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An Introduction to BELIEF Eclectic Learning with Mya Ndiaye
Episode 11st August 2021 • Mondays with Mrs Mya • BELIEF Eclectic Learning
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BELIEF Eclectic Learning is paving the way in providing a multicultural approach to ABA therapy. Tune in on Mondays to hear from Founder/CEO, Mya Ndiaye.

The BELIEF Eclectic Learning mission is to deliver quality service and to bridge the gap in services for underserved communities. We aim to deliver a culturally inclusive approach to mental health services, particularly serving individuals with autism, by providing clinically proven and contextually appropriate services infused with an understanding of issues and barriers specific to their unique circumstances.

Transcripts

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Hi, welcome to Mondays with Mya, I am so excited that you have

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taken the time to visit us here.

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This podcast is just to get everyone familiar with the work that we do

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at Open Door Living Association and Belief Eclectic Learning.

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Where we are just really focusing on how to be culturally sensitive and inclusive

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in our work with clients with autism.

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I am Mya Ndiaye.

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I am the founder of open door living association.

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My husband, Amadou Ndiaye, and I are the acting's CEOs.

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The DBA for Opendoor living association is belief eclectic learning, which is the

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Applied behavior analysis therapy clinic.

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BELIEF is an acronym which stands for

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Believe Enrich Lift Instruct Encourage Future Generations.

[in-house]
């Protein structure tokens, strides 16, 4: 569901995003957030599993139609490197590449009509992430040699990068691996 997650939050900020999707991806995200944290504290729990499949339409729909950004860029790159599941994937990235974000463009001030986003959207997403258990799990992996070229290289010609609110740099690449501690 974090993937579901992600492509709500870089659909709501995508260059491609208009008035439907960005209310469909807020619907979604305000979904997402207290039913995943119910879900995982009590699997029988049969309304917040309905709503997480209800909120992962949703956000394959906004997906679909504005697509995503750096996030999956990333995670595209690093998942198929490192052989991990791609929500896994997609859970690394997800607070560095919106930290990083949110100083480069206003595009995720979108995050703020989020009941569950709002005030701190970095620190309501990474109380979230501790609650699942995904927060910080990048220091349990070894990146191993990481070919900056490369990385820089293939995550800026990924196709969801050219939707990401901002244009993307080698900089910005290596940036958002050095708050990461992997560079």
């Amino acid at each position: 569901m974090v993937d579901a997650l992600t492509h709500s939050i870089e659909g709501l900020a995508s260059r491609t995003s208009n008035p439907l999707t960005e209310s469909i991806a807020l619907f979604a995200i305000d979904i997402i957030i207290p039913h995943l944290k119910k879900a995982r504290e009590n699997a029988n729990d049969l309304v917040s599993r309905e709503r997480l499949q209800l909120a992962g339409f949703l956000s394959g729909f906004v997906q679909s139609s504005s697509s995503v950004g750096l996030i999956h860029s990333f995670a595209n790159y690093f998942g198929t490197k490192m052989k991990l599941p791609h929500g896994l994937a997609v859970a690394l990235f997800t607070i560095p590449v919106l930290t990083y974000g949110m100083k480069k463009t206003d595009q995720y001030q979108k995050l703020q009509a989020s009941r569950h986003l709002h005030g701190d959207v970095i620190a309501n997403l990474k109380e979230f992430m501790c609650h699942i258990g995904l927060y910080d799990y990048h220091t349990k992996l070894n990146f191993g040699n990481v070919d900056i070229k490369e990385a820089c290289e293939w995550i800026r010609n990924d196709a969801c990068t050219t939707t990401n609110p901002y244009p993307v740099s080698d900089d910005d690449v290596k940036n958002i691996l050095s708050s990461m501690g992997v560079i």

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I started Open Door Living Association as Open Door Montessori Academy in 1994.

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And that was our early child program.

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Which basically was just, um, using the Montessori philosophy back then.

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The Montessori model is really about following the child and realizing the

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connection to learning is actually from the hand to the mind is what the

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philosopher, Maria Montessori, believed.

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And so as the bridge of Montessori schools and things kind of began to develop from

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Maria Montessori's foundation of how she understood clients, how she understood

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students, how to understood how children learn and really in that discovery came

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about a hands-on kind of teaching program.

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The children are exposed at a very early age to all of the curriculums

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that we teach, math, science, language, geography, cultural studies.

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All of those different components, practical living , adaptive skills is

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all done through teaching in a hands-on way so that the child actually has a